Urban News Staff Reports
“This is the result of outstanding work of the Administration, scientists and other experts in our Water & Sewer Department, our engineering firm CDM Smith and all of our county, state and federal government partners,” Baraka said. “Mostly, it is a day to thank Newark residents for their patience and cooperation as we work diligently to deliver them the purest water possible. Almost 13,000 of our 18,720 lead lines have been replaced and we won’t stop until lead is eradicated from our water system.”
Last May, the City began introducing orthophosphate into the water system to control corrosion of lead service lines, which connect older, small buildings and homes to the City’s water mains. Large apartment houses, office buildings and institutions were not impacted, nor were buildings constructed after 1953, the year the City banned the use of lead in service lines.
“Aging infrastructure and lead exposure in drinking water has plagued communities throughout the state and across the nation for decades,” said Governor Phil Murphy. “New Jersey must continue to move forward to remediate this issue and work collaboratively across all levels of government to remove the dangers of lead from our communities. I applaud Mayor Baraka and the City of Newark for their commitment to replacing thousands of lead service lines to ensure safe drinking water and modern infrastructure for their residents.”
Last December, water samples showed a 74 percent drop in lead levels to an average of 17.3 ppb after seven months of the new corrosion control.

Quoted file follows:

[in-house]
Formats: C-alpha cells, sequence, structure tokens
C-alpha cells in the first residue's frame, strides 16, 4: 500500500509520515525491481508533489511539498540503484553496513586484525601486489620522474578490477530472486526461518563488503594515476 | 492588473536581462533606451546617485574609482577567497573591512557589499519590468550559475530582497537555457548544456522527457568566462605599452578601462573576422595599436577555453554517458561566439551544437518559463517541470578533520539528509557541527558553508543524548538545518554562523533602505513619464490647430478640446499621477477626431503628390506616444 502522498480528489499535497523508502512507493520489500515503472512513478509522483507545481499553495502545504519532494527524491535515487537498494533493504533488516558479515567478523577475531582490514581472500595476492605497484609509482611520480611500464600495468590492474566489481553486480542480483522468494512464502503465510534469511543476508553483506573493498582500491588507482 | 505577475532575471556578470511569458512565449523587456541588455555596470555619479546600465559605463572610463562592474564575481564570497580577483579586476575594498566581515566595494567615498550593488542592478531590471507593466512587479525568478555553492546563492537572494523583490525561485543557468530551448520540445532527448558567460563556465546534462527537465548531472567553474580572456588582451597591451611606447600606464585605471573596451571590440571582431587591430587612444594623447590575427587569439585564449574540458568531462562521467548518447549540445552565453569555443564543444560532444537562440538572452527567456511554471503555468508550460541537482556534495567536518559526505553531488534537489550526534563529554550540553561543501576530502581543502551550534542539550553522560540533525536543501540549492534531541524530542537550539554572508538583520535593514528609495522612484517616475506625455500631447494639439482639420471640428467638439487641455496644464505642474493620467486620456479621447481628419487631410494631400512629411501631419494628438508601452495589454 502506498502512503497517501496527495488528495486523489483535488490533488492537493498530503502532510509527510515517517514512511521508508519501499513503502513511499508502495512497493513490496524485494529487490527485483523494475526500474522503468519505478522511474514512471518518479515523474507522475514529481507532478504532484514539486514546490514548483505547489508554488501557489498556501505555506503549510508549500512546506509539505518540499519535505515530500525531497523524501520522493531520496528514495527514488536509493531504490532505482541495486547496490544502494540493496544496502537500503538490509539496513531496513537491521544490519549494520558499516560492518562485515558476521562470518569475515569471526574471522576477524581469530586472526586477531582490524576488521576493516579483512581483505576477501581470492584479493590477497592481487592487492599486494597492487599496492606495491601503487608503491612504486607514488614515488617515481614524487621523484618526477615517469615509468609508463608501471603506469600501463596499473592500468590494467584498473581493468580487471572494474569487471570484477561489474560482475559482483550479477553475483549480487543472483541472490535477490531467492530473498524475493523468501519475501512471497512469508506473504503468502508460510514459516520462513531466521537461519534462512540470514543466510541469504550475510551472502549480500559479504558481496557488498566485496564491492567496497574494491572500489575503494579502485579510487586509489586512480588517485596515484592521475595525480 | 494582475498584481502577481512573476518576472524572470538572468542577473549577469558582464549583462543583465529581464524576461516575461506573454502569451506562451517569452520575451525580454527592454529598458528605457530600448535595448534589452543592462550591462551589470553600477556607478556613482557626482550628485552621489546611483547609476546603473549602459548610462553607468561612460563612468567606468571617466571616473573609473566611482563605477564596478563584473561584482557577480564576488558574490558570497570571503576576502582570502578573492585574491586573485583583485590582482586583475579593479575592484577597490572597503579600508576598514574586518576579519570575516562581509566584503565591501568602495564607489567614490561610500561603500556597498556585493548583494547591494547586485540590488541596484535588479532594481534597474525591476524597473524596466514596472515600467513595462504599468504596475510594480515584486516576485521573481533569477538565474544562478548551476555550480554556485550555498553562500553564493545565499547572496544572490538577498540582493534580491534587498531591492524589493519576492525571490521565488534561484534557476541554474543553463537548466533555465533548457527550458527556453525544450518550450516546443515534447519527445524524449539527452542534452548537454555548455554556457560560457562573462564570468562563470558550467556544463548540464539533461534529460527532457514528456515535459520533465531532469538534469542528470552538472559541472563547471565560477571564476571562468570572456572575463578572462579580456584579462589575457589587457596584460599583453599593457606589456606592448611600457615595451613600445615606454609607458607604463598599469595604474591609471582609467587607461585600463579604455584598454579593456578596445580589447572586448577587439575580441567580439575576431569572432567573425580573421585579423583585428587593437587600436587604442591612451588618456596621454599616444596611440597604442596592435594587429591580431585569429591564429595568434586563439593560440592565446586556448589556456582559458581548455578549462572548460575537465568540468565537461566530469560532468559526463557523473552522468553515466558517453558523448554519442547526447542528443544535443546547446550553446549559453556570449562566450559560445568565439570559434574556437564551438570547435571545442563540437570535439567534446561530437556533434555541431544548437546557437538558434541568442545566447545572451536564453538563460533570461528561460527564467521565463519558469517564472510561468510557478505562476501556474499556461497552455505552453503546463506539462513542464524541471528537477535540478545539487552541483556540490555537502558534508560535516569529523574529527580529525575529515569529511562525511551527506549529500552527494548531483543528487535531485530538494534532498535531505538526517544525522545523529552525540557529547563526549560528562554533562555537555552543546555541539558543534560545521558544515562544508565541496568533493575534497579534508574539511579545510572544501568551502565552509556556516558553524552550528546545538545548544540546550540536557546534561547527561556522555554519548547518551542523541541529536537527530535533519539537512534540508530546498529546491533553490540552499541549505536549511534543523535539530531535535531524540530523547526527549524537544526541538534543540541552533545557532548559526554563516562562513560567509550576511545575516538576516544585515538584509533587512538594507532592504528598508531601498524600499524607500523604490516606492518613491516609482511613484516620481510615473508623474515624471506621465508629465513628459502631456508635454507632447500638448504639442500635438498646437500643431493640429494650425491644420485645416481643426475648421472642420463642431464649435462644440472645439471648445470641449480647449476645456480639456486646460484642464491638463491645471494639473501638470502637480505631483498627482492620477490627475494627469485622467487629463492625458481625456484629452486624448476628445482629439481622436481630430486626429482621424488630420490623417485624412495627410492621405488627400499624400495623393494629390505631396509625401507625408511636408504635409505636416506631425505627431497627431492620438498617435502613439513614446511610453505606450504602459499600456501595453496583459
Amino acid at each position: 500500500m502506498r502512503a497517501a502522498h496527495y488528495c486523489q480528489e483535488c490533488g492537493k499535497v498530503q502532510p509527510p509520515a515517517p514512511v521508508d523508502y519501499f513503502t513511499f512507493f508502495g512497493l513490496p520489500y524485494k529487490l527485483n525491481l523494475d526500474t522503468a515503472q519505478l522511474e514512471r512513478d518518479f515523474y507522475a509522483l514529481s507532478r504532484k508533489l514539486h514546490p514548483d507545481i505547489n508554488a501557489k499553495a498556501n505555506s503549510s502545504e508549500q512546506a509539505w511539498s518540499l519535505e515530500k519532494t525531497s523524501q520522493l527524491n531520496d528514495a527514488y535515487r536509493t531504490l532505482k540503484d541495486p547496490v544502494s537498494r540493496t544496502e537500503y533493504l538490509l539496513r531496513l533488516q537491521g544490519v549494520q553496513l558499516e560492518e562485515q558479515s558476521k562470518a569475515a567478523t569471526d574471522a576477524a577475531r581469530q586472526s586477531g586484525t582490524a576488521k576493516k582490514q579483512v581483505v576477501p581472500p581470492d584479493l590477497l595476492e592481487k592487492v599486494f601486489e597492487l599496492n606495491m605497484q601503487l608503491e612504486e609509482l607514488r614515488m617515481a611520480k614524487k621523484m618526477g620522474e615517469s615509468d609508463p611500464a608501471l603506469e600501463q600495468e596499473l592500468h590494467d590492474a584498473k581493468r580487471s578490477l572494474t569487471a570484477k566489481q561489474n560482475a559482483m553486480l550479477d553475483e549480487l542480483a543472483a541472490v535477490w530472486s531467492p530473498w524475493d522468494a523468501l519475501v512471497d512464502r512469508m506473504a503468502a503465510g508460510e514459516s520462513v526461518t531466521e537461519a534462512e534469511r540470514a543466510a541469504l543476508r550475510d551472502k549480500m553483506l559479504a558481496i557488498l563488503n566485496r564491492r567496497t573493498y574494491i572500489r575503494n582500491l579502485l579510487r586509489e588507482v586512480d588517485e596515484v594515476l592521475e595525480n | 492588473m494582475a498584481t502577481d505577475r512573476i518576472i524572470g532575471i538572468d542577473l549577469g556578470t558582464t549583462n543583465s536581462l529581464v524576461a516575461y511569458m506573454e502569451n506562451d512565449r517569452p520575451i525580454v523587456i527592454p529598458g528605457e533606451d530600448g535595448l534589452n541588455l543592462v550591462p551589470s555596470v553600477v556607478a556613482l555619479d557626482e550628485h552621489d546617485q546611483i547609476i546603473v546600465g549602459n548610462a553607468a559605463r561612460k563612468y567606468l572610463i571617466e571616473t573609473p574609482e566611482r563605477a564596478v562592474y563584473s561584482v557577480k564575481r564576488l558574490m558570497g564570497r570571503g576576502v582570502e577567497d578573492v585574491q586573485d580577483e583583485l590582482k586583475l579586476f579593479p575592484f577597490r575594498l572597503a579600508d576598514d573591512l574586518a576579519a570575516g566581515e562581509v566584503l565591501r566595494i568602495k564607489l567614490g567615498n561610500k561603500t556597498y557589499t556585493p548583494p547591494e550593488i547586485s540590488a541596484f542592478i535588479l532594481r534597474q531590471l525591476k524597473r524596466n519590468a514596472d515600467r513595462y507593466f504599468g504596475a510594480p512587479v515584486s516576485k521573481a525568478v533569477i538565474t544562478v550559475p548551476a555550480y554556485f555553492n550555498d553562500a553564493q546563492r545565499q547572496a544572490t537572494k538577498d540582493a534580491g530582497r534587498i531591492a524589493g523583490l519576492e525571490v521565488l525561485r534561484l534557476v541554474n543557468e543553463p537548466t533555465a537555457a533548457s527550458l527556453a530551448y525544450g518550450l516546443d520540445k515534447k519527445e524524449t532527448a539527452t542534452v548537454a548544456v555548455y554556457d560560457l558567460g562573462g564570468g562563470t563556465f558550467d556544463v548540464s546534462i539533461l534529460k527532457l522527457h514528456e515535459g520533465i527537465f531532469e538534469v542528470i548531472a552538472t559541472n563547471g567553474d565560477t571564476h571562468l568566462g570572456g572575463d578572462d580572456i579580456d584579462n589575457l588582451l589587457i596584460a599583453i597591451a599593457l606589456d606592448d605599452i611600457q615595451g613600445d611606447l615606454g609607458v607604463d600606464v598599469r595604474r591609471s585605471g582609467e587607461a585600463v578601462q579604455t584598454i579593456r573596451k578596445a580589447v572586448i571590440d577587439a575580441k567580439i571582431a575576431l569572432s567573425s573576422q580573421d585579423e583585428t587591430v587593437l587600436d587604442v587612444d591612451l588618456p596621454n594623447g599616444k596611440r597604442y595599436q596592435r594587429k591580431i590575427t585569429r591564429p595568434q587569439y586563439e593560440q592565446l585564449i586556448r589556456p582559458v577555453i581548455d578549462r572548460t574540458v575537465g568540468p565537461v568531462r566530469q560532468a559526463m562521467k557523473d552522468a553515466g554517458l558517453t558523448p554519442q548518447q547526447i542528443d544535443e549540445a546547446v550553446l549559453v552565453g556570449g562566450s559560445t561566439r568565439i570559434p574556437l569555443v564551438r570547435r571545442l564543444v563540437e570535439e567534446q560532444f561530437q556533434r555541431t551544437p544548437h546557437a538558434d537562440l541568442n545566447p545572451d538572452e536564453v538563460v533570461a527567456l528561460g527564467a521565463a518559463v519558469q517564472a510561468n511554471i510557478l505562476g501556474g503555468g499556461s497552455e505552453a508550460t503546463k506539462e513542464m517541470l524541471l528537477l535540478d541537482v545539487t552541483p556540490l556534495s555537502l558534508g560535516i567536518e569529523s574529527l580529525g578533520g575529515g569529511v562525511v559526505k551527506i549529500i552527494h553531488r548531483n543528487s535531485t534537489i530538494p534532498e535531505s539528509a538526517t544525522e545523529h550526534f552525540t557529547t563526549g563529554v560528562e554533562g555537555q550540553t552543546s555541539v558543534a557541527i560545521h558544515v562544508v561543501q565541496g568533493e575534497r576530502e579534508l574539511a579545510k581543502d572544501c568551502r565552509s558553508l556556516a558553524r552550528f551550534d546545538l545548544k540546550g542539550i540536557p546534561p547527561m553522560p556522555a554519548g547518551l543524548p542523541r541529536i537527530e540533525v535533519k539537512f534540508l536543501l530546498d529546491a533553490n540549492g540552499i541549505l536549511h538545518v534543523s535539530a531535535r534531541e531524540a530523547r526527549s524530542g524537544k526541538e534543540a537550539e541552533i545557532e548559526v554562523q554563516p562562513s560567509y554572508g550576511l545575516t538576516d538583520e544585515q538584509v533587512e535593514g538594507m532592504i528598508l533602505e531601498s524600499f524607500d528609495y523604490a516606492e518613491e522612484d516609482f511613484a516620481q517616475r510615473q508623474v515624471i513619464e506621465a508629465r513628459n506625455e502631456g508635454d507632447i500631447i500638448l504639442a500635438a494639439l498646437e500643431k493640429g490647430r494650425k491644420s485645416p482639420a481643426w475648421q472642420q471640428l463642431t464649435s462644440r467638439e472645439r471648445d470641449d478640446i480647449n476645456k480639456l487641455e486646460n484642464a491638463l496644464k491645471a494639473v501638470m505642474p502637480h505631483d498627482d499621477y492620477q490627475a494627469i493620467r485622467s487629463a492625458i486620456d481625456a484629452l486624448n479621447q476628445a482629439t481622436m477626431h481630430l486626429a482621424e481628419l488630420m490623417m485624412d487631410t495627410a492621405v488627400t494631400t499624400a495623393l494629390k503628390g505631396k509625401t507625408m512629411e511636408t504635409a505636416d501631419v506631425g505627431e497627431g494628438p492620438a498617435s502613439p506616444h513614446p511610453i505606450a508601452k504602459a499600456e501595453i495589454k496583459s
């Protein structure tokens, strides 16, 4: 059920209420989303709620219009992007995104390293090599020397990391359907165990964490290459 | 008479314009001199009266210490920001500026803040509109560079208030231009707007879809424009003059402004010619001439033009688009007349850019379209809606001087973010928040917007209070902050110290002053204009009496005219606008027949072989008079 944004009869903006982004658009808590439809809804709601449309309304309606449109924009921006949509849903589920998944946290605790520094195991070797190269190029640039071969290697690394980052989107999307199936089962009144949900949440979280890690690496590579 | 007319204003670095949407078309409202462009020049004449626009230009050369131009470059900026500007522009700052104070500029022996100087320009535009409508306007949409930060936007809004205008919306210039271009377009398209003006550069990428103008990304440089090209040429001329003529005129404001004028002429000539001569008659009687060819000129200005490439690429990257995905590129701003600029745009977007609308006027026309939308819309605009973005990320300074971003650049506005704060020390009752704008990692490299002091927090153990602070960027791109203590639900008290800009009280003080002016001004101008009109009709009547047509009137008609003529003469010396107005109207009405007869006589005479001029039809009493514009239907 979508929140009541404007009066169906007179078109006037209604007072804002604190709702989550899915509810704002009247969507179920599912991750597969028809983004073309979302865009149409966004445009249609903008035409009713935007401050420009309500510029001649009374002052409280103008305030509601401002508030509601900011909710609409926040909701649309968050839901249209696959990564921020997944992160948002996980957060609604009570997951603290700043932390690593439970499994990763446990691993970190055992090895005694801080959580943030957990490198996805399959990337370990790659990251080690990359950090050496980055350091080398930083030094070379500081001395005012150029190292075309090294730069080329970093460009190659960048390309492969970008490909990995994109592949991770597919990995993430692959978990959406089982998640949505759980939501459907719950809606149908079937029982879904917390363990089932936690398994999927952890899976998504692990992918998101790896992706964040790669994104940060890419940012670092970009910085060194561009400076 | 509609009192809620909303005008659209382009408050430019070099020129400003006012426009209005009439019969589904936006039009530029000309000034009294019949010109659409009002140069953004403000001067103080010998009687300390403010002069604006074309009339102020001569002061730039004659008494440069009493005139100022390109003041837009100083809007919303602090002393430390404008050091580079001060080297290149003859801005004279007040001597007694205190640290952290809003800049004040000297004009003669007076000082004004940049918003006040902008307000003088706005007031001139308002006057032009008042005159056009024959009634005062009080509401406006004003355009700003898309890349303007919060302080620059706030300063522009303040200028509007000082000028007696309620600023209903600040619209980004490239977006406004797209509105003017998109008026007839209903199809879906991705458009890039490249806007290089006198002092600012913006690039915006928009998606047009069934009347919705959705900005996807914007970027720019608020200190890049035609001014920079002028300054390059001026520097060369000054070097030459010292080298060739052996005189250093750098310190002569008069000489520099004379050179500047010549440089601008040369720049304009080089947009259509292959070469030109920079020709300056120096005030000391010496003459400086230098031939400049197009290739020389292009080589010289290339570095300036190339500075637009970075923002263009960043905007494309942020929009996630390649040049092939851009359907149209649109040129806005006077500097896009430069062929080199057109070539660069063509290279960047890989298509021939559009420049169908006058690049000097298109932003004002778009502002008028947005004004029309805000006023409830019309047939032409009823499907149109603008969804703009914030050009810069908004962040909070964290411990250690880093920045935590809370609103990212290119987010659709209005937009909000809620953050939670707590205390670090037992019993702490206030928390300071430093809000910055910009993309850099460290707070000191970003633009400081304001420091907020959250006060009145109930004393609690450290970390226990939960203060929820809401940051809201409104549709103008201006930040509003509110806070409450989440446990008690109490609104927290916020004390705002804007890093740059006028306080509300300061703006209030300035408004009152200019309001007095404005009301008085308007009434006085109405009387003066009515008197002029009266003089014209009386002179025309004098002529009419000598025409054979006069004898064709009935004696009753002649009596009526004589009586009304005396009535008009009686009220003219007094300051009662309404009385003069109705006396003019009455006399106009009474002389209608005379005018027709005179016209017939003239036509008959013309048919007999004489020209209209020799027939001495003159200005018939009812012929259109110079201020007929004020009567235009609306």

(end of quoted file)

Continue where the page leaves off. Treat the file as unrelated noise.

Director Adeem said the new results were attainable because the community cooperated with the City by using water to help coat the lead pipes, allowing workers quick access to their homes for lead line replacement and showing “patience” through the process.
“It’s always important when we see progress to thank the residents,” Director Adeem said. “They have been patient, cooperative and worked with us to solve this situation as a community.”
In the spring of 2016, Newark began to experience elevated lead levels in several schools, as one in eight samples showed exceedances above 15 ppb. Bottled water was brought in for drinking, and wider sampling showed only five percent of the exceedances were from drinking sources.
City and state officials began investigating the cause and, in the spring of 2017, exceedances were noted in 10 of 100 samples taken from private homes. As with the schools, residents were notified of their exceedances through their water bills, City mailers and town hall meetings, and testing continued. The next several cycles of testing, and a lead-line biopsy by the EPA, showed the corrosion system from the Pequannock treatment plant, which serves less than half the City, had faltered.
Within days of that finding, the City began distributing 40,000 filters, which eventually proved 99 percent effective in reducing lead levels when flushed properly. The City continues to offer cartridge replacements for free and instructions on how to install and properly maintain the filters.
“That was our short-term fix,” Mayor Baraka said. “But we knew the only permanent solution was replacing all 18,720 plus lead lines in the City.”